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Skin and Wound Cultures

How It Is Done continued...

A needle may be used to collect fluid from a wound that is covered (scabbed-over) or from an abscess. The fluid is then placed in the culture tube.

Your doctor may need to remove a sample of skin or tissue (biopsy) for testing. If collecting the sample is likely to cause pain, you may be given a shot to numb the area (local anesthetic) first.

Once a sample is collected, it is placed in a container with a substance (called growth medium or culture medium) that helps bacteria, fungus, or viruses grow.

  • Bacteria usually need about 1 to 2 days to grow.
  • Fungi usually need several days to grow.
  • Viruses need to be placed in a container with living cells and can take weeks to grow.

Any bacteria, fungi, or viruses that grow will be identified with a microscope, chemical tests, or both. If sensitivity testing is done to help make decisions about treatment, more time will be needed.

How It Feels

If you have a sample of fluid or tissue collected from a wound, you may feel some pain when the sample is collected. You may feel a short, sharp sting if you are given a shot of anesthetic to numb the area where the culture sample will be taken.

Risks

There is a very slight risk of spreading some infections if a biopsy is needed to collect the sample.

Results

A skin or wound culture is a test to find and identify germs (such as bacteria, a fungus, or a virus) that may be growing on the skin or in a wound.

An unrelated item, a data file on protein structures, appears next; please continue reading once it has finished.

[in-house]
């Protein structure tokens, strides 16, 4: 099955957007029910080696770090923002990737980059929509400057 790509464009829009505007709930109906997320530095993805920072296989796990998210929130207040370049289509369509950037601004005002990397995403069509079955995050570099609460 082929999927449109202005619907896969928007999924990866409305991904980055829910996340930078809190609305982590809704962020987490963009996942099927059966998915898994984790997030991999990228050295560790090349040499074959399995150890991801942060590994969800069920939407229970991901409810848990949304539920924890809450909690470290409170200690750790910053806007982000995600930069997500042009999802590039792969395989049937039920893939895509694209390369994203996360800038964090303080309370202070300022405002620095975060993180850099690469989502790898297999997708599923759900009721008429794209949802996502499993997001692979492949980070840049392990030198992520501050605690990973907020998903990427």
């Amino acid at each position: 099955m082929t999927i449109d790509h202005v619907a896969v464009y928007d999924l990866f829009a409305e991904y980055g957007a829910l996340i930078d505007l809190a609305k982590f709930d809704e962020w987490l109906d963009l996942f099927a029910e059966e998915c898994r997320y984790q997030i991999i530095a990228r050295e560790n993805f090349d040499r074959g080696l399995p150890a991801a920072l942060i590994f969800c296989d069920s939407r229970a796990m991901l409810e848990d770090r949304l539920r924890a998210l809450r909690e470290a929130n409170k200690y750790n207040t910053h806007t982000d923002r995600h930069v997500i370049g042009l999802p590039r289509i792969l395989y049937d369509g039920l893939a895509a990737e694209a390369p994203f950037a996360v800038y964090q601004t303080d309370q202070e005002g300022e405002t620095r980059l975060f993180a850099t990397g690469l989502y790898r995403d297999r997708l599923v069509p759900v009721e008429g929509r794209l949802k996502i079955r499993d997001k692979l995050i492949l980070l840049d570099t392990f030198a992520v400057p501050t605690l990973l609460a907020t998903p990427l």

Some types of bacteria, fungi, and viruses grow quickly in culture, and some grow slowly. Test results may take from one day to several weeks, depending on the type of infection suspected.

Skin and wound cultures
Normal:

No large numbers of harmful germs are found on the skin or in the wound. Normal culture results are negative.

Abnormal:

Harmful germs are found on the skin or in the wound. Abnormal culture results are positive.

If test results are positive, sensitivity testing may be done help make decisions about treatment.

What Affects the Test

Reasons you may not be able to have the test or why the results may not be helpful include:

  • Taking or having recently taken antibiotics.
  • Getting bacteria that is normally found on the skin in the tissue or wound sample.

WebMD Medical Reference from Healthwise

Last Updated: May 21, 2012
This information is not intended to replace the advice of a doctor. Healthwise disclaims any liability for the decisions you make based on this information.

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